On March 14, 2016, the DPZA Board of Directors submitted its Development Plan to the State Treasury. One week after that, the Treasury moved to approve the DPZA Development Plan three-part funding model, which must first exhaust all federal and state grant options. After that, it's on the backs of tax increment revenue and private fundraising.
Scoffing at the thought of people privately donating to fund college education to people they don't know? "This initiative is based on the Kalamazoo Promise, which started in 2005 and allows anonymous donors to pay for tuition at state universities for that city's public high school graduates," reports Jen Kinney for Next City. And it's working.
Essentially, Detroit moved as fast as it legally could to ensure all residents have the opportunity for free education at any one of its five community colleges. And the community is pretty excited about it – and not just because of, you know, free education.
"Think of it in terms of what it means for our economy," says Detroit Regional Chamber CEO Sandy Baruah. "Think of any house that has a for-sale sign in front of it in the city of Detroit, and think of a sign right next to it that says this house comes with two years of college guaranteed for your child. Do you think that will help repopulate the city of Detroit?"
In short, it's certainly not de-populating Detroit by driving residents out. And increasing and strengthening the property tax base ensures the continued offer of free education.
Compare this to the front-page news in Erie March 24: "Erie County's population sinks for a fourth straight year."
Although the City of Erie's population has been on the decline, it had been explained by the argument that city residents were merely sprawling out into the county. According to Gerry Weiss's Erie Times-News report, Erie County has lost a net domestic population between 2010 and 2015 of more than 7,000 people, which leaves the city argument inexcusable.
"How are we investing back in our community, and I don't mean in terms of money? What kind of quality of life are we putting into our community?" Erie County Executive Kathy Dahlkemper asked in Weiss's report. "We need to attract and retain good jobs. Our economic development ecosystem is very fractured, and hasn't been doing well for a long time."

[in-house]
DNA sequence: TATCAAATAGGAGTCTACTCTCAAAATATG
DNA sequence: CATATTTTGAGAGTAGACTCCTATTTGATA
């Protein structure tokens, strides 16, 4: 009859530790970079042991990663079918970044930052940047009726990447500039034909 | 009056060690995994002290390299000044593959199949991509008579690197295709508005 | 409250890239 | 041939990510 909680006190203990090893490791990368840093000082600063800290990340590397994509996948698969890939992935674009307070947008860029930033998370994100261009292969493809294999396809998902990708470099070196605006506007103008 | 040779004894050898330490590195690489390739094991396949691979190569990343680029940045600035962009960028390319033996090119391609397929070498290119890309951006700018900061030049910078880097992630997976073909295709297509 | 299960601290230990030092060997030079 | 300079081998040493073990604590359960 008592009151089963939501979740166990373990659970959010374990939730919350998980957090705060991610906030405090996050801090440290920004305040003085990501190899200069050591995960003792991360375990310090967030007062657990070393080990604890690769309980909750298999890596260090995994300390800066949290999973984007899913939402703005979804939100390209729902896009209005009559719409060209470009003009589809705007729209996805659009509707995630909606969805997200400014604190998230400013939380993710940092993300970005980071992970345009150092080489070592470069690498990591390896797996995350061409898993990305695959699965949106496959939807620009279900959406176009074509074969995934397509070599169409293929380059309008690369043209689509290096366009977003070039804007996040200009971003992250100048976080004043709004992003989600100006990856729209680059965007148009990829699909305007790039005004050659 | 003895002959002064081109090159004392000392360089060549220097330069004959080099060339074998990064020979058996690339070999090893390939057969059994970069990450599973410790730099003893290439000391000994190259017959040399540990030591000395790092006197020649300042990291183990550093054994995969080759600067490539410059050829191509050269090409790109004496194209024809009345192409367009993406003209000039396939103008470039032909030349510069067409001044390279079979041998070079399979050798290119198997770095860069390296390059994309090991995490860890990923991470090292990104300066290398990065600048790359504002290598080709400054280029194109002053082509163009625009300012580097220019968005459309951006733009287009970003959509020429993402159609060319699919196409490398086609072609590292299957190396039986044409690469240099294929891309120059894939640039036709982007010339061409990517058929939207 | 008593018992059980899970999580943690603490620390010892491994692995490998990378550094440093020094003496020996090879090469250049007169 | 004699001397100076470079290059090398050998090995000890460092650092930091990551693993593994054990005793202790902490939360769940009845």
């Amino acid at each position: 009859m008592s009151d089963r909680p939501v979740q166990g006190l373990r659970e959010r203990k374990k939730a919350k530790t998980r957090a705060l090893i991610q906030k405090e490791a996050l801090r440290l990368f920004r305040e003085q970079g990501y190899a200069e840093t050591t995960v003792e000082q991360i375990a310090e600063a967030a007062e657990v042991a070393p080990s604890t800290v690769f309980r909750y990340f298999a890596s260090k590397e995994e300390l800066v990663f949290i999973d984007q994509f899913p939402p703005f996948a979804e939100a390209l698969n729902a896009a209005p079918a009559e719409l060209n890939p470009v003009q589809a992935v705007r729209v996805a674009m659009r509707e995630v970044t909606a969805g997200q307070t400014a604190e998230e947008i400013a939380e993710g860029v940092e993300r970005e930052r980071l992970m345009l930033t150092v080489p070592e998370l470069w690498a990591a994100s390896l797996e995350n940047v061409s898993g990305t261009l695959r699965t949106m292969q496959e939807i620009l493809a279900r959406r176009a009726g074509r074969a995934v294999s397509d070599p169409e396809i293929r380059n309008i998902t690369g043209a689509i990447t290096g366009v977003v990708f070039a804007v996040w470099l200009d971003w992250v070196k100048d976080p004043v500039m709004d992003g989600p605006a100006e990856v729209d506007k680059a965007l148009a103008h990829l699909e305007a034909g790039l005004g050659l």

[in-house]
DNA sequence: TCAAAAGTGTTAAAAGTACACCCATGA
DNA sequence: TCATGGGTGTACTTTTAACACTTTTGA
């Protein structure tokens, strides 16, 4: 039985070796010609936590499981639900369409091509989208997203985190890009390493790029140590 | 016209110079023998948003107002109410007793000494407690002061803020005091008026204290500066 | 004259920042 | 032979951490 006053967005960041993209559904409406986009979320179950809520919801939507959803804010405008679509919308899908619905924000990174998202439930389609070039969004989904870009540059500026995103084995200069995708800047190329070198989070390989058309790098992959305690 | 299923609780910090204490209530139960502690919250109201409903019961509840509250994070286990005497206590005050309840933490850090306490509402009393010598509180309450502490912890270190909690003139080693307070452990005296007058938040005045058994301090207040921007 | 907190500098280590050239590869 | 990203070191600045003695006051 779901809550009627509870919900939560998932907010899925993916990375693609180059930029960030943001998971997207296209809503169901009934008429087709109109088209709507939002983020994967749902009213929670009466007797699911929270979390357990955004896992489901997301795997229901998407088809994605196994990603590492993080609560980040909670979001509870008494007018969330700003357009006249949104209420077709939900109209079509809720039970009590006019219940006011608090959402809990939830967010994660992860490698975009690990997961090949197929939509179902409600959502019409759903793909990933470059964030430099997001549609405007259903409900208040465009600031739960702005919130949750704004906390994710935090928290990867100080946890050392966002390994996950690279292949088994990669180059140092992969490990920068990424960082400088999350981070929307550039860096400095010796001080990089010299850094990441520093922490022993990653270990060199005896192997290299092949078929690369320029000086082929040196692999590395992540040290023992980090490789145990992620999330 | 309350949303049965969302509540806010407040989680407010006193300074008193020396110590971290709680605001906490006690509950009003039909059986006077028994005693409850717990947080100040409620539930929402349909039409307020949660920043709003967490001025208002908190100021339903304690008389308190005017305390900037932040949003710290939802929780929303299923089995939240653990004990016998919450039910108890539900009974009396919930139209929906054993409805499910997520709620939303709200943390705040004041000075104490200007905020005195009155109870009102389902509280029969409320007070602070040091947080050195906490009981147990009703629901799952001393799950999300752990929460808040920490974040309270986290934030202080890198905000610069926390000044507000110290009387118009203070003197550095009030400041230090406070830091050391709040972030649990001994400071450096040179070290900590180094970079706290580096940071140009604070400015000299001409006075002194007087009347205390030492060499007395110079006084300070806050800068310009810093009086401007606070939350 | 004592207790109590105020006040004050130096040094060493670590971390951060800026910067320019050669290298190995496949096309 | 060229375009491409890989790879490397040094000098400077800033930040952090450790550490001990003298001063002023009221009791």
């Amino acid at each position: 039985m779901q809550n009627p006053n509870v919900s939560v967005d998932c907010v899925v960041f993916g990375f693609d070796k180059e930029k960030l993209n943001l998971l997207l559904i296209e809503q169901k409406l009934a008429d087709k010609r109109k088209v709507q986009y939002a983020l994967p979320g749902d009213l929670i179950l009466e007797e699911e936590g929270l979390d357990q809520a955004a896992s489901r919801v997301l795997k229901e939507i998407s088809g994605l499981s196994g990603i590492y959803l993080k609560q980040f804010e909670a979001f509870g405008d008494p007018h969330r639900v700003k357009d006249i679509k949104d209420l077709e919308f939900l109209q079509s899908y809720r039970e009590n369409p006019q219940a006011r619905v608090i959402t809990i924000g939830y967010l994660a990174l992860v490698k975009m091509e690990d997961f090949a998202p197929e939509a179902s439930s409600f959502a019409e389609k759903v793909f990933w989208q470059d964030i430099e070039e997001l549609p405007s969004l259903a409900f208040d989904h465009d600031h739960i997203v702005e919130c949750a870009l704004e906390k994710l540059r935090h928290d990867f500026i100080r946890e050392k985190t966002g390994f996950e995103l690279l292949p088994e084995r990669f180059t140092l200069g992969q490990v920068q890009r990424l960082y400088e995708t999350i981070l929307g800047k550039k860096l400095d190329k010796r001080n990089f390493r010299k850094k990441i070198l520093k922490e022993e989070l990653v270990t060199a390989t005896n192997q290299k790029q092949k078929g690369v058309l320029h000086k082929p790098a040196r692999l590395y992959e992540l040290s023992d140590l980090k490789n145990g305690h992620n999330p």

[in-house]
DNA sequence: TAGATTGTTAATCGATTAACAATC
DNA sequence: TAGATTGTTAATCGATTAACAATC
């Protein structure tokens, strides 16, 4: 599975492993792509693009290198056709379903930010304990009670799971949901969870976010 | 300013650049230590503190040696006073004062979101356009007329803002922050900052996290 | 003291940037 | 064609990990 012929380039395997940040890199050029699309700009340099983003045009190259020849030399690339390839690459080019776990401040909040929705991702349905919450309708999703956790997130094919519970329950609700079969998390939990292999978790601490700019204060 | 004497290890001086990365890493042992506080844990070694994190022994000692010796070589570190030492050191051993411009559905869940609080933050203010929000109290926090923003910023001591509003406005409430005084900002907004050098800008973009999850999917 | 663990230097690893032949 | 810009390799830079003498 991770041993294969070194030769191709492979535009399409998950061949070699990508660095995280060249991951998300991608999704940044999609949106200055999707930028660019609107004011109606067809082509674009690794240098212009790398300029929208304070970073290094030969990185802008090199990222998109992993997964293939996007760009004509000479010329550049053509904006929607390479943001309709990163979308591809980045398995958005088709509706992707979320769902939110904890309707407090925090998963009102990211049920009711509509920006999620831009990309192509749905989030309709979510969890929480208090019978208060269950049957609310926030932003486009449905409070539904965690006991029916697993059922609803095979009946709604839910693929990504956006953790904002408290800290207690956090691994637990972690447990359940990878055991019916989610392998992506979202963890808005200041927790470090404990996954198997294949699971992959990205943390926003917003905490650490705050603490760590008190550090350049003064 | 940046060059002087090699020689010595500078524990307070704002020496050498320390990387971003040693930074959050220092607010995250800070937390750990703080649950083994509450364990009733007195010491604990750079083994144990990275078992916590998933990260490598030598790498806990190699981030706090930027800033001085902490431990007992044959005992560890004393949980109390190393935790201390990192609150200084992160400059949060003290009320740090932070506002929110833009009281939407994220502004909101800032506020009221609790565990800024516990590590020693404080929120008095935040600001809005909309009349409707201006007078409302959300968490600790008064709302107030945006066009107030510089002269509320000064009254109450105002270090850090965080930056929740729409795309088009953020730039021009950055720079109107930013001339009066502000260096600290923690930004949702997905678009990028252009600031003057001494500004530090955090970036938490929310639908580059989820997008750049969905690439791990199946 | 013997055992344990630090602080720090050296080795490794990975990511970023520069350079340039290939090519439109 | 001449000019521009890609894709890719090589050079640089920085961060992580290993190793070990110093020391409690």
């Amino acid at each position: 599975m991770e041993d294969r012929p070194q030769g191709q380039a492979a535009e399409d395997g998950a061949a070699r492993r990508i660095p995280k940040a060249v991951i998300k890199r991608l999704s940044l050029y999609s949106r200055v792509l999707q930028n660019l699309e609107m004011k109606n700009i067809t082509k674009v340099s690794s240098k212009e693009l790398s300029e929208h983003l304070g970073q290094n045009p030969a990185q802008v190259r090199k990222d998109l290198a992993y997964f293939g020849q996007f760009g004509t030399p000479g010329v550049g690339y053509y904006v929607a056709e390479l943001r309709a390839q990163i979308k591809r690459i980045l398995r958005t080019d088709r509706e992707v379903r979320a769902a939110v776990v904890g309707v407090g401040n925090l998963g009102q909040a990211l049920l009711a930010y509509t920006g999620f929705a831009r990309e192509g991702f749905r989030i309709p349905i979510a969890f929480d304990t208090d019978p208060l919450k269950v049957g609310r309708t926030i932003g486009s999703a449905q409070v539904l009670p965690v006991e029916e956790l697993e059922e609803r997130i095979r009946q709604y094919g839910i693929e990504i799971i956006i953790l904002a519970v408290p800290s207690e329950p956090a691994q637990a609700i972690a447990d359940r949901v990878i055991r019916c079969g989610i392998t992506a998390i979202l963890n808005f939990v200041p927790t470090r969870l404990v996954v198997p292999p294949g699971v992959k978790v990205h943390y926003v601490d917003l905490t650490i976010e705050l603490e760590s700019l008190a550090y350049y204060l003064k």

Despite its collapse, Detroit is the opposite of fractured. Collaboration between its chamber, a foundation, and smart politics resulted in free education. And that's not even the end game. So go the projections: Free education precipitates population growth (a house that comes with free education seems like a better deal than granite countertops) and long-term economic development (someone with a college degree is more likely to seek or create a job as well as a house).
Such collaboration and foresight, at the very least, give hope that a fractured economic development system in Erie can be repaired. Such boldness – in Detroit, of all places, – tells us that if it's possible there, it's possible anywhere*.
*Yes, Erie doesn't have a community college – yet. The existence of a community college, however, is not mandatory for creative collaboration to reverse our current trends of decline.
Ben Speggen can be contacted at bSpeggen@ErieReader.com, and you can follow him on Twitter @BenSpeggen.